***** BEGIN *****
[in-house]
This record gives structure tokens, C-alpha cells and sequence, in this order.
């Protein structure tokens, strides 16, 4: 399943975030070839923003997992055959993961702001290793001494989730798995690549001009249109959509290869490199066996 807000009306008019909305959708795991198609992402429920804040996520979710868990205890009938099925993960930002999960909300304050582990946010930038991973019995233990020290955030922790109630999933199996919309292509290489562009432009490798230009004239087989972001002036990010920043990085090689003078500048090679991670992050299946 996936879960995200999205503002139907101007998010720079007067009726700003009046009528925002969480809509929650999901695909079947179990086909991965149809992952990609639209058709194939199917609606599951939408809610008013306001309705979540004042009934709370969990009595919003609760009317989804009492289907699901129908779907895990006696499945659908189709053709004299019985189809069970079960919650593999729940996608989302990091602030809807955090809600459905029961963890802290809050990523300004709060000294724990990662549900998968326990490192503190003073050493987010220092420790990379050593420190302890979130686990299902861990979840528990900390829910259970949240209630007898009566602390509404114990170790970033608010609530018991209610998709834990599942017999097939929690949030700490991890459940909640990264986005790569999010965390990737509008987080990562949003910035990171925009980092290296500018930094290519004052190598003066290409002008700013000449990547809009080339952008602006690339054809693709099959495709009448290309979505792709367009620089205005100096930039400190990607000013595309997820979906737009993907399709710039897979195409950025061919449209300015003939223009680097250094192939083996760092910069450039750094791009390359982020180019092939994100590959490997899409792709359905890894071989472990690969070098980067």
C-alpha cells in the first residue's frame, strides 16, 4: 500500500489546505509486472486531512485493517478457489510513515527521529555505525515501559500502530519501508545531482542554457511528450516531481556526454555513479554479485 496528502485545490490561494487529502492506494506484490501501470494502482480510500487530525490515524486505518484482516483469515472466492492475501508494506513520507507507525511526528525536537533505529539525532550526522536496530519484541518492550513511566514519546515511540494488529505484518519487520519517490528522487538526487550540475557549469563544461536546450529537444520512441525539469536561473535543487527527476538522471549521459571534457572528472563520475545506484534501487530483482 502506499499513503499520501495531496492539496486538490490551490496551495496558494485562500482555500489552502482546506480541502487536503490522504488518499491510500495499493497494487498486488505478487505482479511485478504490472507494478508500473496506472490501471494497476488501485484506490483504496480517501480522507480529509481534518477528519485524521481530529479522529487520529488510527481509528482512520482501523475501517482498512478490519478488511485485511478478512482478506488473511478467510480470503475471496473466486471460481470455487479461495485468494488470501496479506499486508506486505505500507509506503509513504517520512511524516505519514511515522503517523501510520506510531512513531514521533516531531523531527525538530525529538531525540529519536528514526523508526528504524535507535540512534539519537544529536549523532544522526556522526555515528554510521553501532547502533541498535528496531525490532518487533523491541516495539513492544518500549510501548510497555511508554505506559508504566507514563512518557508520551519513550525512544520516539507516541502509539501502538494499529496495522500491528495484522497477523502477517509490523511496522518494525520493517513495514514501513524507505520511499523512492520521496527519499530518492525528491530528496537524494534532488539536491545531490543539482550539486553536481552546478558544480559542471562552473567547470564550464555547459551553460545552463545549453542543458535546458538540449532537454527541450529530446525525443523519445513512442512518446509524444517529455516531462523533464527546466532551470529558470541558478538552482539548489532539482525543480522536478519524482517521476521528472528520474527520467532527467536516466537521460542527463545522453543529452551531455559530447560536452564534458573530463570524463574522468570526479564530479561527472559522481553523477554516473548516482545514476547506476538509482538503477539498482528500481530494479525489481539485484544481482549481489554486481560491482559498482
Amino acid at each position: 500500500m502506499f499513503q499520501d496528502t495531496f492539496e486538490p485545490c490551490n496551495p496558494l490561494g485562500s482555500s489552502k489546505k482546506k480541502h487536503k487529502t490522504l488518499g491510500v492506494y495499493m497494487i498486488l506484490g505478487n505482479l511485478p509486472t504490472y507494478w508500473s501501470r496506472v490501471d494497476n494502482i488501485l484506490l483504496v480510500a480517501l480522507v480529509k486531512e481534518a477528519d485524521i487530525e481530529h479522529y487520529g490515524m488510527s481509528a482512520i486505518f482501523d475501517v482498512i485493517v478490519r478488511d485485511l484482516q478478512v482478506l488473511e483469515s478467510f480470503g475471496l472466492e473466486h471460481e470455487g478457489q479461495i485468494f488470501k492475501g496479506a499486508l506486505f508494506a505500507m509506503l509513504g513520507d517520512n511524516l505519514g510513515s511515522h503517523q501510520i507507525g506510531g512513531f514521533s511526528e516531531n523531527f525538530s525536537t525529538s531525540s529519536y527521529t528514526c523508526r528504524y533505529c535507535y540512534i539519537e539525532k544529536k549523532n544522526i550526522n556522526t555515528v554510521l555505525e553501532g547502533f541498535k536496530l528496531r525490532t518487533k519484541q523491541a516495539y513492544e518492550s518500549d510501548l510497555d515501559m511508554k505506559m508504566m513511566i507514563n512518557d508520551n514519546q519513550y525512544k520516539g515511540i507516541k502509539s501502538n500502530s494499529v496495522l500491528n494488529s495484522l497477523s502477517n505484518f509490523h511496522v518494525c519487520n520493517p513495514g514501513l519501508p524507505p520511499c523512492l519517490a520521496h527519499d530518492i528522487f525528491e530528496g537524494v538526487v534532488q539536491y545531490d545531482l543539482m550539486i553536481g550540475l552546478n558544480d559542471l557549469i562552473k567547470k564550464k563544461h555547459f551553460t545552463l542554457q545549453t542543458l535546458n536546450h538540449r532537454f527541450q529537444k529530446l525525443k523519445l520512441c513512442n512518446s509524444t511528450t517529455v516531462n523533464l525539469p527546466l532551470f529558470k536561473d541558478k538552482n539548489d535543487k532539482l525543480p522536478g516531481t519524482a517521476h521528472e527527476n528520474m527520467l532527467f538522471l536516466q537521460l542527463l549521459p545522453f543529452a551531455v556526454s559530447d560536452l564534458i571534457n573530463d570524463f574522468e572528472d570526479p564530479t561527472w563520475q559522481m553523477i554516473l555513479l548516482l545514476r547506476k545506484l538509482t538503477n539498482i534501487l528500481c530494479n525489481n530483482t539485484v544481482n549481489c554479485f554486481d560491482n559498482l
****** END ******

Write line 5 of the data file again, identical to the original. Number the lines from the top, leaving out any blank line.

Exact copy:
Amino acid at each position: 500500500m502506499f499513503q499520501d496528502t495531496f492539496e486538490p485545490c490551490n496551495p496558494l490561494g485562500s482555500s489552502k489546505k482546506k480541502h487536503k487529502t490522504l488518499g491510500v492506494y495499493m497494487i498486488l506484490g505478487n505482479l511485478p509486472t504490472y507494478w508500473s501501470r496506472v490501471d494497476n494502482i488501485l484506490l483504496v480510500a480517501l480522507v480529509k486531512e481534518a477528519d485524521i487530525e481530529h479522529y487520529g490515524m488510527s481509528a482512520i486505518f482501523d475501517v482498512i485493517v478490519r478488511d485485511l484482516q478478512v482478506l488473511e483469515s478467510f480470503g475471496l472466492e473466486h471460481e470455487g478457489q479461495i485468494f488470501k492475501g496479506a499486508l506486505f508494506a505500507m509506503l509513504g513520507d517520512n511524516l505519514g510513515s511515522h503517523q501510520i507507525g506510531g512513531f514521533s511526528e516531531n523531527f525538530s525536537t525529538s531525540s529519536y527521529t528514526c523508526r528504524y533505529c535507535y540512534i539519537e539525532k544529536k549523532n544522526i550526522n556522526t555515528v554510521l555505525e553501532g547502533f541498535k536496530l528496531r525490532t518487533k519484541q523491541a516495539y513492544e518492550s518500549d510501548l510497555d515501559m511508554k505506559m508504566m513511566i507514563n512518557d508520551n514519546q519513550y525512544k520516539g515511540i507516541k502509539s501502538n500502530s494499529v496495522l500491528n494488529s495484522l497477523s502477517n505484518f509490523h511496522v518494525c519487520n520493517p513495514g514501513l519501508p524507505p520511499c523512492l519517490a520521496h527519499d530518492i528522487f525528491e530528496g537524494v538526487v534532488q539536491y545531490d545531482l543539482m550539486i553536481g550540475l552546478n558544480d559542471l557549469i562552473k567547470k564550464k563544461h555547459f551553460t545552463l542554457q545549453t542543458l535546458n536546450h538540449r532537454f527541450q529537444k529530446l525525443k523519445l520512441c513512442n512518446s509524444t511528450t517529455v516531462n523533464l525539469p527546466l532551470f529558470k536561473d541558478k538552482n539548489d535543487k532539482l525543480p522536478g516531481t519524482a517521476h521528472e527527476n528520474m527520467l532527467f538522471l536516466q537521460l542527463l549521459p545522453f543529452a551531455v556526454s559530447d560536452l564534458i571534457n573530463d570524463f574522468e572528472d570526479p564530479t561527472w563520475q559522481m553523477i554516473l555513479l548516482l545514476r547506476k545506484l538509482t538503477n539498482i534501487l528500481c530494479n525489481n530483482t539485484v544481482n549481489c554479485f554486481d560491482n559498482l